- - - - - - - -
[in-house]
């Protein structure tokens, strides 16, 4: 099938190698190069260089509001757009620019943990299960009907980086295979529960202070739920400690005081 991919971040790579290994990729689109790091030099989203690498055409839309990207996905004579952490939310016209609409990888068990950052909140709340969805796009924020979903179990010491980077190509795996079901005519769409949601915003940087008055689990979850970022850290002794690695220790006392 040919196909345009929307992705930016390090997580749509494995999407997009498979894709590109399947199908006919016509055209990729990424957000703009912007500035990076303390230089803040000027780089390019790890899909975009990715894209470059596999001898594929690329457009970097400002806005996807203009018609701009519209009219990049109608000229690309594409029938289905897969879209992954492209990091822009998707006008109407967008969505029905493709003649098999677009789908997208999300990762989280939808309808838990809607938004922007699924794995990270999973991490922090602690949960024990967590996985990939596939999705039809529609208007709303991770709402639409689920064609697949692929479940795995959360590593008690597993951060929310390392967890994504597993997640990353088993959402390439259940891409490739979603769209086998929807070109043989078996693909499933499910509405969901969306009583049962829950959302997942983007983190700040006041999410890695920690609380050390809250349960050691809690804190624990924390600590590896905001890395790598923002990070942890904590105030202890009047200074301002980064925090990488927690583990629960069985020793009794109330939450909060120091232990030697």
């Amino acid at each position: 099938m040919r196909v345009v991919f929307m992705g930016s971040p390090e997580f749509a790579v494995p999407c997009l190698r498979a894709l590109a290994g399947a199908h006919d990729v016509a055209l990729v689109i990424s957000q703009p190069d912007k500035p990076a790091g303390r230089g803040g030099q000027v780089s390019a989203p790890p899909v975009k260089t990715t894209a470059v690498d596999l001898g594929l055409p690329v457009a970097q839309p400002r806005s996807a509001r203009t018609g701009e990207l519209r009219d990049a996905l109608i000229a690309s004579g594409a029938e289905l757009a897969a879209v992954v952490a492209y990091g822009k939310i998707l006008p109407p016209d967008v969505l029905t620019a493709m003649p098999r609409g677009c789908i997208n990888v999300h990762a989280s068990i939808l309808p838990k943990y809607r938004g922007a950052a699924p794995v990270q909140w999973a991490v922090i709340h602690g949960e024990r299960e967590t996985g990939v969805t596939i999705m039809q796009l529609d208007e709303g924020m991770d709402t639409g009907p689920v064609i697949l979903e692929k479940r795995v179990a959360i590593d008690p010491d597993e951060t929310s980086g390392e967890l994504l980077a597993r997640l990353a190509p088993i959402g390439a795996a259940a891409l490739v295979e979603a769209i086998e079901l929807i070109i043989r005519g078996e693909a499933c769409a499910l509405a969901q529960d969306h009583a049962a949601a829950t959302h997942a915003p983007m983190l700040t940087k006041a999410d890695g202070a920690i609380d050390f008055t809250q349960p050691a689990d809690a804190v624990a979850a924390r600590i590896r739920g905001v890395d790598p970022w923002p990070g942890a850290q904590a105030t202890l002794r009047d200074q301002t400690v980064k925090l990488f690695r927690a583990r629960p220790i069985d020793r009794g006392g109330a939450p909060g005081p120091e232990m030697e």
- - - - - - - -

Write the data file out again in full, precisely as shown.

[in-house]
């Protein structure tokens, strides 16, 4: 099938190698190069260089509001757009620019943990299960009907980086295979529960202070739920400690005081 991919971040790579290994990729689109790091030099989203690498055409839309990207996905004579952490939310016209609409990888068990950052909140709340969805796009924020979903179990010491980077190509795996079901005519769409949601915003940087008055689990979850970022850290002794690695220790006392 040919196909345009929307992705930016390090997580749509494995999407997009498979894709590109399947199908006919016509055209990729990424957000703009912007500035990076303390230089803040000027780089390019790890899909975009990715894209470059596999001898594929690329457009970097400002806005996807203009018609701009519209009219990049109608000229690309594409029938289905897969879209992954492209990091822009998707006008109407967008969505029905493709003649098999677009789908997208999300990762989280939808309808838990809607938004922007699924794995990270999973991490922090602690949960024990967590996985990939596939999705039809529609208007709303991770709402639409689920064609697949692929479940795995959360590593008690597993951060929310390392967890994504597993997640990353088993959402390439259940891409490739979603769209086998929807070109043989078996693909499933499910509405969901969306009583049962829950959302997942983007983190700040006041999410890695920690609380050390809250349960050691809690804190624990924390600590590896905001890395790598923002990070942890904590105030202890009047200074301002980064925090990488927690583990629960069985020793009794109330939450909060120091232990030697």
């Amino acid at each position: 099938m040919r196909v345009v991919f929307m992705g930016s971040p390090e997580f749509a790579v494995p999407c997009l190698r498979a894709l590109a290994g399947a199908h006919d990729v016509a055209l990729v689109i990424s957000q703009p190069d912007k500035p990076a790091g303390r230089g803040g030099q000027v780089s390019a989203p790890p899909v975009k260089t990715t894209a470059v690498d596999l001898g594929l055409p690329v457009a970097q839309p400002r806005s996807a509001r203009t018609g701009e990207l519209r009219d990049a996905l109608i000229a690309s004579g594409a029938e289905l757009a897969a879209v992954v952490a492209y990091g822009k939310i998707l006008p109407p016209d967008v969505l029905t620019a493709m003649p098999r609409g677009c789908i997208n990888v999300h990762a989280s068990i939808l309808p838990k943990y809607r938004g922007a950052a699924p794995v990270q909140w999973a991490v922090i709340h602690g949960e024990r299960e967590t996985g990939v969805t596939i999705m039809q796009l529609d208007e709303g924020m991770d709402t639409g009907p689920v064609i697949l979903e692929k479940r795995v179990a959360i590593d008690p010491d597993e951060t929310s980086g390392e967890l994504l980077a597993r997640l990353a190509p088993i959402g390439a795996a259940a891409l490739v295979e979603a769209i086998e079901l929807i070109i043989r005519g078996e693909a499933c769409a499910l509405a969901q529960d969306h009583a049962a949601a829950t959302h997942a915003p983007m983190l700040t940087k006041a999410d890695g202070a920690i609380d050390f008055t809250q349960p050691a689990d809690a804190v624990a979850a924390r600590i590896r739920g905001v890395d790598p970022w923002p990070g942890a850290q904590a105030t202890l002794r009047d200074q301002t400690v980064k925090l990488f690695r927690a583990r629960p220790i069985d020793r009794g006392g109330a939450p909060g005081p120091e232990m030697e």